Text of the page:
In a perfect world, it would be as easy to correct as identifying that and doing what Jackson says. Unfortunately, it isn’t quite that simple. The problems of the defense stem mostly from the mental side of playing defense as opposed to the physical aspects of the game.

    There are no official statistics for missed assignments or mental errors, but if there were, St. Louis might be among the league leaders. Maybe the Rams don’t have more blown assignments than any other teams, theirs are just more glaring.

    It seems that whenever the Rams do blow an assignment, the other team always finds a way to take advantage of it. Take the touchdown scored by tight end Jerramy Stevens of Seattle last week for example.

    Stevens was covered by cornerback Travis Fisher across the field before it appeared he was to hand the coverage over to free safety Michael Hawthorne in that part of the zone. But Hawthorne never made a move to cover Stevens and it turned into a 29-yard touchdown pass.

    That’s just one example of the missed assignments that are constantly killing the defense.

    “When you know the game of football that is basically what always happens on big plays,” linebacker Dexter Coakley said. “Guys are not taking care of their assignments. You are doing something that you don’t have any business doing. Usually it is a breakdown somewhere that causes big plays. That’s what is going on.”

    There isn’t much more that can be done about those problems. They are easily identifiable on film, but no matter how many times a player is told what to do, he still must execute it at the end of the day.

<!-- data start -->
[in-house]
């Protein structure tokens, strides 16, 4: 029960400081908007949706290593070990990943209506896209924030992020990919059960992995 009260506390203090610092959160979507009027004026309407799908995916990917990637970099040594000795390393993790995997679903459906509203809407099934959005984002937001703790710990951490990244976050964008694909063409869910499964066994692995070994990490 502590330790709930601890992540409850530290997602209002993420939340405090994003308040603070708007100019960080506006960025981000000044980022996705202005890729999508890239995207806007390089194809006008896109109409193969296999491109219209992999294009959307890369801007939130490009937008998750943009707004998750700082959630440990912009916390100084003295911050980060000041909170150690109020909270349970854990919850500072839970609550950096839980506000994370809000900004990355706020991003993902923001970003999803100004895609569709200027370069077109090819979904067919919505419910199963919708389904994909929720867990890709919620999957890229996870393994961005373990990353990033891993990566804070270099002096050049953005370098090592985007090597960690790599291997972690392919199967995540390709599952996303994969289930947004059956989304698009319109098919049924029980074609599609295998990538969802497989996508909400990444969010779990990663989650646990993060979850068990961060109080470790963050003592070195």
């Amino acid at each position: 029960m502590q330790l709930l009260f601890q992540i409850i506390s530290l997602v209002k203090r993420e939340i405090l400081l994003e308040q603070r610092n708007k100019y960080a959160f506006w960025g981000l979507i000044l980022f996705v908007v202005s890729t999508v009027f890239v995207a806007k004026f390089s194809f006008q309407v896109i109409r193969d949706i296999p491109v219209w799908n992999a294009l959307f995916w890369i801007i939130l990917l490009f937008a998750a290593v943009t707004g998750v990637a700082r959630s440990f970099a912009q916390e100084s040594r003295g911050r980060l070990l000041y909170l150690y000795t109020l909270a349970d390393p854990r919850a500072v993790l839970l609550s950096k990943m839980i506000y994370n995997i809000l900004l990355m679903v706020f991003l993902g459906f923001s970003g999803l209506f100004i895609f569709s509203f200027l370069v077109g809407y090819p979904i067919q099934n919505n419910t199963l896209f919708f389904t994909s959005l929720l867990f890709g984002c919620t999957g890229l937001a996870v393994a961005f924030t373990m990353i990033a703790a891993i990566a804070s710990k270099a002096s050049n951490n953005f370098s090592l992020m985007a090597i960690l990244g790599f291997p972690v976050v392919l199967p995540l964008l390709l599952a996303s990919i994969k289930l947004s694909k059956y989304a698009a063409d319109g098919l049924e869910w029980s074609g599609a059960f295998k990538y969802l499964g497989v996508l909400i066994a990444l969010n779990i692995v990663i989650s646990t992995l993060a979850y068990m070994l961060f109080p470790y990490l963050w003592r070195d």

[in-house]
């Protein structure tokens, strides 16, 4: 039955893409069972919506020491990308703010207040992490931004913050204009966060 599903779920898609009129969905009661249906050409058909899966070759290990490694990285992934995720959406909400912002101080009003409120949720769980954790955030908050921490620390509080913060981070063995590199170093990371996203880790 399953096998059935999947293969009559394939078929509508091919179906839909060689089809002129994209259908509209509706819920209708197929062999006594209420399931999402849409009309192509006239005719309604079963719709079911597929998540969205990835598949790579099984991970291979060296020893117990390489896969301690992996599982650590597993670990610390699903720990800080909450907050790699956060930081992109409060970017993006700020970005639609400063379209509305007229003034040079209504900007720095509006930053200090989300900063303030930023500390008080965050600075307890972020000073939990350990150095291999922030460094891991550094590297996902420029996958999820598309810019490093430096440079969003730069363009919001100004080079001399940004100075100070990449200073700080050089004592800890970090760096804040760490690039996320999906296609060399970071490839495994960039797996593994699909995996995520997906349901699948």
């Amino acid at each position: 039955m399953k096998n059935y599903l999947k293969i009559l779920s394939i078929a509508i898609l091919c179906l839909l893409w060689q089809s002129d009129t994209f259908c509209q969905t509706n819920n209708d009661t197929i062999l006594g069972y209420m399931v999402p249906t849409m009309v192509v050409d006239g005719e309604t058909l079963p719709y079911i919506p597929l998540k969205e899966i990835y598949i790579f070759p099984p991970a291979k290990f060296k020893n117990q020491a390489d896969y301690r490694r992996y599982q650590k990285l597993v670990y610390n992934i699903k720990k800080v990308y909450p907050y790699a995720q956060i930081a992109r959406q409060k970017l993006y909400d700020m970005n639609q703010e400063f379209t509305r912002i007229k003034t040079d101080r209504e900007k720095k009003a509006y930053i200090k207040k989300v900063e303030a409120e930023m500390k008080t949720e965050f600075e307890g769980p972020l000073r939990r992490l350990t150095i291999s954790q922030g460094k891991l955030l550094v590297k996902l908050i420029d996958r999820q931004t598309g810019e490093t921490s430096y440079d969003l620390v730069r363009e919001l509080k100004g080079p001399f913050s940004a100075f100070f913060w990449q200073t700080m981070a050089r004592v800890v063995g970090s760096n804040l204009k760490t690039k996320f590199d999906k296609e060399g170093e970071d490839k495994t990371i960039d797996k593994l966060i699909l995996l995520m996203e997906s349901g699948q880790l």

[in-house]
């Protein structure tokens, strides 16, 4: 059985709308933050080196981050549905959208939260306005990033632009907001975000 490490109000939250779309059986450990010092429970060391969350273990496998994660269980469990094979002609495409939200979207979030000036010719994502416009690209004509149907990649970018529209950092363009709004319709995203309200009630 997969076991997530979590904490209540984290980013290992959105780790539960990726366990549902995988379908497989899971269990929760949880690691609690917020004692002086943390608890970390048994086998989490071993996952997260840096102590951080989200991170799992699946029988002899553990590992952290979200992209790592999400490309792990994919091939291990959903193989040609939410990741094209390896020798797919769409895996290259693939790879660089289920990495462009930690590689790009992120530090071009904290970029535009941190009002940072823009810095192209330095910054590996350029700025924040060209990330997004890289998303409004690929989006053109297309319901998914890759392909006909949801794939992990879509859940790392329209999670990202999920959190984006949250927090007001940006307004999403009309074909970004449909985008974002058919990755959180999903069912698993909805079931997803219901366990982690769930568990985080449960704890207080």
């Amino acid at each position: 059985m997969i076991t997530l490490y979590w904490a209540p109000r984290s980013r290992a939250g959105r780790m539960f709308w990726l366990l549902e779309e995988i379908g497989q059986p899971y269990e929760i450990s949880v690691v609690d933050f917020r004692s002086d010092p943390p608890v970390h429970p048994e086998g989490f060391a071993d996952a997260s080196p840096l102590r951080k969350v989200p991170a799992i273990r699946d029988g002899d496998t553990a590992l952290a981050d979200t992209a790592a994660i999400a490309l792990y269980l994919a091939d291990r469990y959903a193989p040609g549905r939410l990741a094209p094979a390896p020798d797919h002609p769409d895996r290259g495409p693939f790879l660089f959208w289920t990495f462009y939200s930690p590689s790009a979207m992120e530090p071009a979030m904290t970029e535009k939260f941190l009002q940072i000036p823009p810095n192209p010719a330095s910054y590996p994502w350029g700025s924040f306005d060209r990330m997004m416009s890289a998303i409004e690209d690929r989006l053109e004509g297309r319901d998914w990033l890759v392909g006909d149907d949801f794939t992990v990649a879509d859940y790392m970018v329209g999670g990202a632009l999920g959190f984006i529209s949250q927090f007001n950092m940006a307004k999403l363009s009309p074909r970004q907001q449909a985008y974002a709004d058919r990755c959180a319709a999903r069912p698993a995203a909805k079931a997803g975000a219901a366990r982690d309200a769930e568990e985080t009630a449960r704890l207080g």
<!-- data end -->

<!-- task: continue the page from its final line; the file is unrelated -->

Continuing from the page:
Hawthorne was one player who consistently struggled to stay with his assignments and make plays and he was released Thursday. Mike Furrey replaced Hawthorne after he left the Seattle game with an ankle injury. Furrey is a cerebral player who will probably at least be more reliable in the secondary.

    That is just one adjustment the defense can make in playing assignment football.

    “It comes down to everyone has to do their job and know their assignment,” Coakley said. “You don’t want to point fingers, but they are making more plays than we are right now. Defensively we have to find a way to get off the field and get these point scores down and find a way to make a play. It basically comes down to each player has to win their individual battle and apparently right now we are not doing that.”